> this through JNI (java native interface). Don't worry, you don't have
> to understand Java to try and help me here. The JNI code is C with
> some funky macros in it provided by Java.
>
> I have to compile the JNI C code into a shared library and then the
> Java code will load it dynamically when that class is instantiated.
>
> So - here's my compile line:
>
>> [sparkplug]~/<2>ompi > mpicc -I /usr/java/jdk1.5.0_04/include -I
>> /usr/java/jdk1.5.0_04/include/linux -c ptp_ompi_jni.c -fPIC
>> [sparkplug]~/<2>ompi > mpicc -I
>> /usr/java/jdk1.5.0_04/include -I /usr/java/jdk1.5.0_04/include/linux
>> -shared -o libptp_ompi_jni.so ptp_ompi_jni.o
>
> I then have libptp_ompi_jni.so. I then load that from within Java.
> If I setup my LD_LIBRARY_PATH and some args to the Java VM correctly,
> then it finds the above library and loads it up. OK - all fine so
> far.
>
> However, when I call 'orte_init()' it craps out with the following
> error:
>
>> /usr/java/jdk1.5.0_04/bin/java: error while loading shared libraries:
>> /home/ndebard/local/ompi/lib/openmpi/mca_paffinity_linux.so:
>> undefined symbol: mca_base_param_reg_int
>
> So I went digging in mca_paffinity_linux.so looking for that symbol.
>
>> [sparkplug]~/<3>openmpi > nm mca_paffinity_linux.so | grep
>> mca_base_param_reg
>> U mca_base_param_reg_int
>> [sparkplug]~/<3>openmpi >
>
> OK. So it's undefined in that .so.
> I'm really not a library guy (can't you tell from my myriad of
> mails?). What does this mean? I went back digging in the parent
> directory, /home/ndebard/local/ompi/lib, to find the symbol.
>
>> [sparkplug]~/<2>lib > nm libopal.so | grep mca_base_param_reg_int
>> 000000000001ce00 T mca_base_param_reg_int
>> 000000000001cea3 T mca_base_param_reg_int_name
>> [sparkplug]~/<2>lib >
>
> OK so I read this as it's defined in opal.so.
> Do you have any idea why my JNI library is trying to load
> mca_paffinity_linux.so?
> I went back to my compile line and added -lopal -lmpi -lorte just in
> case, but that didn't help.
>
> Again, Jeff, I know this isn't really your concern (unless you want a
> wicked OMPI graphical demo at SC!) :) but I wanted to drop it out
> there in case you had any insight. I'm kinda stumped on this one.
>
> Does it mean my ompi compile is bad?
>
> -- Nathan
> Correspondence
> ---------------------------------------------------------------------
> Nathan DeBardeleben, Ph.D.
> Los Alamos National Laboratory
> Parallel Tools Team
> High Performance Computing Environments
> phone: 505-667-3428
> email: ndebard_at_[hidden]
> ---------------------------------------------------------------------
>
>
>
> Jeff Squyres wrote:
>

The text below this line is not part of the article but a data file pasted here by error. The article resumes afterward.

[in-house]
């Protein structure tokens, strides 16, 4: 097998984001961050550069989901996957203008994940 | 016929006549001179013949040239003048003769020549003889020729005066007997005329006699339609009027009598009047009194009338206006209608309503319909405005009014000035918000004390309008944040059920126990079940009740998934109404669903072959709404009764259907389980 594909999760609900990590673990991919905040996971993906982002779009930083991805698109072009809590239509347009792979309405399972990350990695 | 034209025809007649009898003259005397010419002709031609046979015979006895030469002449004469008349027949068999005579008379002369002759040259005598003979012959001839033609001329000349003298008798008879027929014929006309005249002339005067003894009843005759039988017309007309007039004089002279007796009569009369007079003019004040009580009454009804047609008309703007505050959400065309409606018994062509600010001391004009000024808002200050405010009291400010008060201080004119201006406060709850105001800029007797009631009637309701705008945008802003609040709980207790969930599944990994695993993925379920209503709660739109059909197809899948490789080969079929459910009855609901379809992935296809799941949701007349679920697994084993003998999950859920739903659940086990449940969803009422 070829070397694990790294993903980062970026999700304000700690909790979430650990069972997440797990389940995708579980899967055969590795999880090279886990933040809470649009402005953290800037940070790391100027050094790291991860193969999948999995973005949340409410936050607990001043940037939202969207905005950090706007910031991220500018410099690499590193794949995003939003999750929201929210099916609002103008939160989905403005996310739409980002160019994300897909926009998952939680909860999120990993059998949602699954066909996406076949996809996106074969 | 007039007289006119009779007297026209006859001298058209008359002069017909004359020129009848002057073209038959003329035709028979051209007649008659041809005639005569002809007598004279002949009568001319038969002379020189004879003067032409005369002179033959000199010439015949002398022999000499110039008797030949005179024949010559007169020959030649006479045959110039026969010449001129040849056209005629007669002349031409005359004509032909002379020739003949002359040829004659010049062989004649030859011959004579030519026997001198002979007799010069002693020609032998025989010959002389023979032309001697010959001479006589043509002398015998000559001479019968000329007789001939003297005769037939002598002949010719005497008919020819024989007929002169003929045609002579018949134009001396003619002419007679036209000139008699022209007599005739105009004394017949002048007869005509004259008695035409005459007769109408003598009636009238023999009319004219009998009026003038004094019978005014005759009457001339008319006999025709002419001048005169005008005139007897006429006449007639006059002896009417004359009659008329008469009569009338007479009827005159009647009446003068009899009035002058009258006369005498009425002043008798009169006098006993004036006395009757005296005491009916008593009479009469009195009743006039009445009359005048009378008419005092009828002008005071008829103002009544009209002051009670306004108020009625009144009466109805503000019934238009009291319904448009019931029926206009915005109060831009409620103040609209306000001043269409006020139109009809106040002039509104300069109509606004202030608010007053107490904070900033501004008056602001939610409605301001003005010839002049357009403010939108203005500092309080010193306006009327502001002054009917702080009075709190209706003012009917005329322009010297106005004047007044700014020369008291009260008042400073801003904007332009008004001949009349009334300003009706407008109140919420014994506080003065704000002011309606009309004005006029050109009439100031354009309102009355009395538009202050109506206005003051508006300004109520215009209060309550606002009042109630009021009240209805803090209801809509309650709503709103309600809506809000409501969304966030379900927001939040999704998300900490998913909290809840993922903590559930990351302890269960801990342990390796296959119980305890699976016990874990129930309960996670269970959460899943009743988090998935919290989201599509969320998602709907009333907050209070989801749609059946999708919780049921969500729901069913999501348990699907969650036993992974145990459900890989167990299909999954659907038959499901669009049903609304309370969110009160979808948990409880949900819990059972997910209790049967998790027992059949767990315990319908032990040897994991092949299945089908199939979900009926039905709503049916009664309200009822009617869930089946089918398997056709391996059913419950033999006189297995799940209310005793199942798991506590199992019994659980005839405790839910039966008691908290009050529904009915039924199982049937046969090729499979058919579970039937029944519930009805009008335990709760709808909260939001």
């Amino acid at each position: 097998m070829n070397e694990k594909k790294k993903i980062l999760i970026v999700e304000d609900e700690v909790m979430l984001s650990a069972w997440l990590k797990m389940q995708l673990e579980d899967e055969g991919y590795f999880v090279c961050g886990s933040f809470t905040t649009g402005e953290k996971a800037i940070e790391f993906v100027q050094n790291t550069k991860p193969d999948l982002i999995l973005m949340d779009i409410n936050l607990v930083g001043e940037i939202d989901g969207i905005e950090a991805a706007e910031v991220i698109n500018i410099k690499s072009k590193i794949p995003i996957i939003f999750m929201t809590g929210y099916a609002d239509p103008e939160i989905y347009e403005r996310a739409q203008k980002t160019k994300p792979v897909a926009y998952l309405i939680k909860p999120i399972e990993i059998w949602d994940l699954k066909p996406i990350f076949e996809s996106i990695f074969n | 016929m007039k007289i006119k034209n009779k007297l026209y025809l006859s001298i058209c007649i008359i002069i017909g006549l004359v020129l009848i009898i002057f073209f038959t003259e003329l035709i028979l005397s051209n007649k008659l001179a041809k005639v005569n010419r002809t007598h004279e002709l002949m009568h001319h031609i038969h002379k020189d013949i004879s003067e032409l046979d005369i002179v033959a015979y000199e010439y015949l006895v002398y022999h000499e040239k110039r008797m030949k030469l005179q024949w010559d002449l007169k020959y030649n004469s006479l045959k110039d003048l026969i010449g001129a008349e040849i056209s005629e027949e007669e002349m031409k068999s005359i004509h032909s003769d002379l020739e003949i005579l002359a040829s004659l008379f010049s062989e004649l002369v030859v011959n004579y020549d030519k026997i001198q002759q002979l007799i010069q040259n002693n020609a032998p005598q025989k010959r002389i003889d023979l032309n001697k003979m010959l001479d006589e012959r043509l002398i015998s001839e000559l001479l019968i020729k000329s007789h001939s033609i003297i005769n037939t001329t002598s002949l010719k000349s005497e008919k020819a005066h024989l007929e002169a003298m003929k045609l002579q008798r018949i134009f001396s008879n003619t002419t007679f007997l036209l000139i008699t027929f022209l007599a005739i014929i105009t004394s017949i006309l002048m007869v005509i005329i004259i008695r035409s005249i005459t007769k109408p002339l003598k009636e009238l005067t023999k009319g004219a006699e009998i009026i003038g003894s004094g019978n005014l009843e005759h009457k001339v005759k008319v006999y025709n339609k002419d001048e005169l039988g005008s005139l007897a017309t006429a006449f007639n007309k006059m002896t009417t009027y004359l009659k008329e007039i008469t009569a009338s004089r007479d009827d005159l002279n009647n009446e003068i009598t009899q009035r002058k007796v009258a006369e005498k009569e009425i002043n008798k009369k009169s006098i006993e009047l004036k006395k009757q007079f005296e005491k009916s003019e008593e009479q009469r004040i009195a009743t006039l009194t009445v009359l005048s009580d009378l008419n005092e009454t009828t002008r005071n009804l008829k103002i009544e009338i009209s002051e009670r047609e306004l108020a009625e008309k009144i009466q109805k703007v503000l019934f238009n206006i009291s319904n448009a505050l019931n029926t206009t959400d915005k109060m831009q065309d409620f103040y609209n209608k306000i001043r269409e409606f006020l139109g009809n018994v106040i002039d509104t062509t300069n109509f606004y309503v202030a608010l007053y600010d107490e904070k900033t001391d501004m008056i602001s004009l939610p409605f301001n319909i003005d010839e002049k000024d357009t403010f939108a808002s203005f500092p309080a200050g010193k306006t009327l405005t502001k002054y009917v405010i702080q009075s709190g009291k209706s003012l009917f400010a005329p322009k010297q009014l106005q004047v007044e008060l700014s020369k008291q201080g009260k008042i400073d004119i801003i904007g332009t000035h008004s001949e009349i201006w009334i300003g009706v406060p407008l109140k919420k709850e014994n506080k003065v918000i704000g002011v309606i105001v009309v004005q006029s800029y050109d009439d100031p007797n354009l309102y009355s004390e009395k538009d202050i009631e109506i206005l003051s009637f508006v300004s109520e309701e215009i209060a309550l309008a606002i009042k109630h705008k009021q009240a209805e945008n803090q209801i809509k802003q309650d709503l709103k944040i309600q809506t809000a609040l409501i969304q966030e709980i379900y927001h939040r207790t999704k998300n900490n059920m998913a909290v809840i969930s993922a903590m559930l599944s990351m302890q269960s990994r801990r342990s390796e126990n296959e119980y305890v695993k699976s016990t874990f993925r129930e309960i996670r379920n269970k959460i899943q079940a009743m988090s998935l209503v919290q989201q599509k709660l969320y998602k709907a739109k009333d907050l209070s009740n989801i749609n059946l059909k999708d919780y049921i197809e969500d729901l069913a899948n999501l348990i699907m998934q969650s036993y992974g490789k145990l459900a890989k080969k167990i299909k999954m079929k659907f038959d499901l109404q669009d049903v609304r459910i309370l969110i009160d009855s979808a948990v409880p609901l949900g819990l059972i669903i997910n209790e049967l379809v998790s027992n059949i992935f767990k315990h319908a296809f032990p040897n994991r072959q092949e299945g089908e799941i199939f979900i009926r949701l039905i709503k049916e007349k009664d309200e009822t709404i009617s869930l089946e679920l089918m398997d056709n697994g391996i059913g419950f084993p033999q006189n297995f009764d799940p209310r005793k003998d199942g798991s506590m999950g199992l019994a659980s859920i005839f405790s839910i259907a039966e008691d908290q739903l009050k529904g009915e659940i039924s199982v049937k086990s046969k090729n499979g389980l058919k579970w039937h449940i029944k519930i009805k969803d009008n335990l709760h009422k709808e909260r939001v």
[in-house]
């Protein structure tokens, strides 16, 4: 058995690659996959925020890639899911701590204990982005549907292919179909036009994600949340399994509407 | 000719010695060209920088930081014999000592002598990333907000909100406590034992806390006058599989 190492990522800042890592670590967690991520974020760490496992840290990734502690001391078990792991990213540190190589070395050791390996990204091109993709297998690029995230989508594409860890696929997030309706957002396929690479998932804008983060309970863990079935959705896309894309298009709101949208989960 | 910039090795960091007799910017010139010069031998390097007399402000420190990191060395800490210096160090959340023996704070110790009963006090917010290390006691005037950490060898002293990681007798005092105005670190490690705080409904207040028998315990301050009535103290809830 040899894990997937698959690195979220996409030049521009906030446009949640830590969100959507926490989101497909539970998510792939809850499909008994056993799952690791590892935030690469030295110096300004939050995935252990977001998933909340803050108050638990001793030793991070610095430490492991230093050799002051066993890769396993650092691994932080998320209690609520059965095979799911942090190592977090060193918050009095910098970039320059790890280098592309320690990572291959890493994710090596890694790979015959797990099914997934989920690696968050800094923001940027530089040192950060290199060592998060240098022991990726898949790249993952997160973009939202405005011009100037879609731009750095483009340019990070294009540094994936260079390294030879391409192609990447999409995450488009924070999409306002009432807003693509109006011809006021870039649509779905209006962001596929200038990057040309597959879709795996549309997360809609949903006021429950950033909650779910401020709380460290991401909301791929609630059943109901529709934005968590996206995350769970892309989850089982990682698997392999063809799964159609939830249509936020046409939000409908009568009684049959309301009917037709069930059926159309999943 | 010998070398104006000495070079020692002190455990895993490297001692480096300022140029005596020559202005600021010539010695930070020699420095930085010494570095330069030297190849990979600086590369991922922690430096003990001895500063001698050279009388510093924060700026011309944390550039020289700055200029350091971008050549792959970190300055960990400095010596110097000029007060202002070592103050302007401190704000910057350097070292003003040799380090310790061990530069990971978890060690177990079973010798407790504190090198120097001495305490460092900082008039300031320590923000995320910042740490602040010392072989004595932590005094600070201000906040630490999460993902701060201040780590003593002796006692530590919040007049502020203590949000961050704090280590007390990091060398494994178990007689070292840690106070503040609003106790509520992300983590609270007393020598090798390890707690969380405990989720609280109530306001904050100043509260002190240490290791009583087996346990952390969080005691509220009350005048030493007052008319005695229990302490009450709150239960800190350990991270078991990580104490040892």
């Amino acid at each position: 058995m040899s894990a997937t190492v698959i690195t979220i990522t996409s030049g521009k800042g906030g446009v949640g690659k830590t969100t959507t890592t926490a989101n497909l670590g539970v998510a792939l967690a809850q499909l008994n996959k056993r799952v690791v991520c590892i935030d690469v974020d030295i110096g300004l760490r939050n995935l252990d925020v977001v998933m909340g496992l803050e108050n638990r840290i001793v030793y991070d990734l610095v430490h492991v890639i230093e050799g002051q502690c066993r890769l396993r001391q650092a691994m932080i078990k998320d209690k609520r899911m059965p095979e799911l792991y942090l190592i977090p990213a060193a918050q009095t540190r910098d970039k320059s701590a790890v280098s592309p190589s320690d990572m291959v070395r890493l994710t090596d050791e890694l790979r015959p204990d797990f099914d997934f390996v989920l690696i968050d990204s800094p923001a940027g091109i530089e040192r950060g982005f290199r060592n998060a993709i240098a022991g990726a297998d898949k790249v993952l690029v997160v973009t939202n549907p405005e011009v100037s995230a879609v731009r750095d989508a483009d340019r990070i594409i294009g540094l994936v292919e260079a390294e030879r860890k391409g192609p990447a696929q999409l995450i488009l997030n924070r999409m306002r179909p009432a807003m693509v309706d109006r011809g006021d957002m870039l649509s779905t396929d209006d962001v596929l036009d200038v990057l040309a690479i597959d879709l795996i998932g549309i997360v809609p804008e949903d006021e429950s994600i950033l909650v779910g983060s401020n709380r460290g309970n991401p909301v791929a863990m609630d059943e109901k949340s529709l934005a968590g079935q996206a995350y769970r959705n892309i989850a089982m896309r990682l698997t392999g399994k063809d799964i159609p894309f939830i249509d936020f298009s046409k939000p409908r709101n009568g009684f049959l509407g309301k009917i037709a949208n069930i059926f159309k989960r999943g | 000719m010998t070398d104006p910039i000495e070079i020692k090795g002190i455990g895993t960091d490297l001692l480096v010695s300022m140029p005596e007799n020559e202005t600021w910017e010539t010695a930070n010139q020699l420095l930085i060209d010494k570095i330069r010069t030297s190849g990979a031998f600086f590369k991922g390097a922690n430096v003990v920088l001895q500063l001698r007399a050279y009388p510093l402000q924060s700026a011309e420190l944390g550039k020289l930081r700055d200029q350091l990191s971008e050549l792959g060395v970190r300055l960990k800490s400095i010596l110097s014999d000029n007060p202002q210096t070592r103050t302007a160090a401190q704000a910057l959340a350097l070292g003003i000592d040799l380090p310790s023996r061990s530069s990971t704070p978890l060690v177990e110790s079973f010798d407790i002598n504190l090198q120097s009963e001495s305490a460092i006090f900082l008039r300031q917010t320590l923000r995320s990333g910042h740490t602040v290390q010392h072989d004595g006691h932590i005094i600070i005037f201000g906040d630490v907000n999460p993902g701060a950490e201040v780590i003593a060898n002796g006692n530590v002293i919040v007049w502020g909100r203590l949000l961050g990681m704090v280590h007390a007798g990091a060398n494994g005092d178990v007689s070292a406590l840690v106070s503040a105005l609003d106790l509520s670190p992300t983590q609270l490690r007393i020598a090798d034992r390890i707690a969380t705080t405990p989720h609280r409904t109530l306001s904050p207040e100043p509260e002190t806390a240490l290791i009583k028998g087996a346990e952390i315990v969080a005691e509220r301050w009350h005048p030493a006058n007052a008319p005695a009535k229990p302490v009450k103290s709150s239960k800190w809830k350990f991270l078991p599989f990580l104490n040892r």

>> Maybe I'm dense -- I thought you couldn't use --shared when linking
>> to a static library...?
>>
>> If you want to build OMPI as a shared library, then ditch the
>> --enable-static --disable-shared from your configure line (building
>> OMPI as shared is the default, which is how I build 95% of the time).
>>
>>
>>
>> On Sep 12, 2005, at 5:47 PM, Nathan DeBardeleben wrote:
>>
>>
>>> I've been having this problem for a week or so and I've been asking
>>> other people to weigh in if they know what I'm doing wrong. I've
>>> gotten
>>> no where on this so I figure I'll finally drop it out on the list.
>>> First, here's the important info:
>>> The machine:
>>>
>>>
>>>> [sparkplug]~ > cat /etc/issue
>>>>
>>>> Welcome to SuSE Linux 9.1 (x86-64) - Kernel \r (\l).
>>>>
>>>>
>>>> [sparkplug]~ > uname -a
>>>> Linux sparkplug 2.6.10 #4 SMP Wed Jan 26 11:50:00 MST 2005 x86_64
>>>> x86_64 x86_64 GNU/Linux
>>>>
>>> My versions of libtool, autoconf, automake:
>>>
>>>
>>>> [sparkplug]~ > libtool --version
>>>> ltmain.sh (GNU libtool) 1.5.20 (1.1220.2.287 2005/08/31 18:54:15)
>>>>
>>>> Copyright (C) 2005 Free Software Foundation, Inc.
>>>> This is free software; see the source for copying conditions.
>>>> There is NO
>>>> warranty; not even for MERCHANTABILITY or FITNESS FOR A PARTICULAR
>>>> PURPOSE.
>>>> [sparkplug]~ > autoconf --version
>>>> autoconf (GNU Autoconf) 2.59
>>>> Written by David J. MacKenzie and Akim Demaille.
>>>>
>>>> Copyright (C) 2003 Free Software Foundation, Inc.
>>>> This is free software; see the source for copying conditions.
>>>> There is NO
>>>> warranty; not even for MERCHANTABILITY or FITNESS FOR A PARTICULAR
>>>> PURPOSE.
>>>> [sparkplug]~ > automake --version
>>>> automake (GNU automake) 1.8.5
>>>> Written by Tom Tromey <tromey_at_[hidden]>.
>>>>
>>>> Copyright 2004 Free Software Foundation, Inc.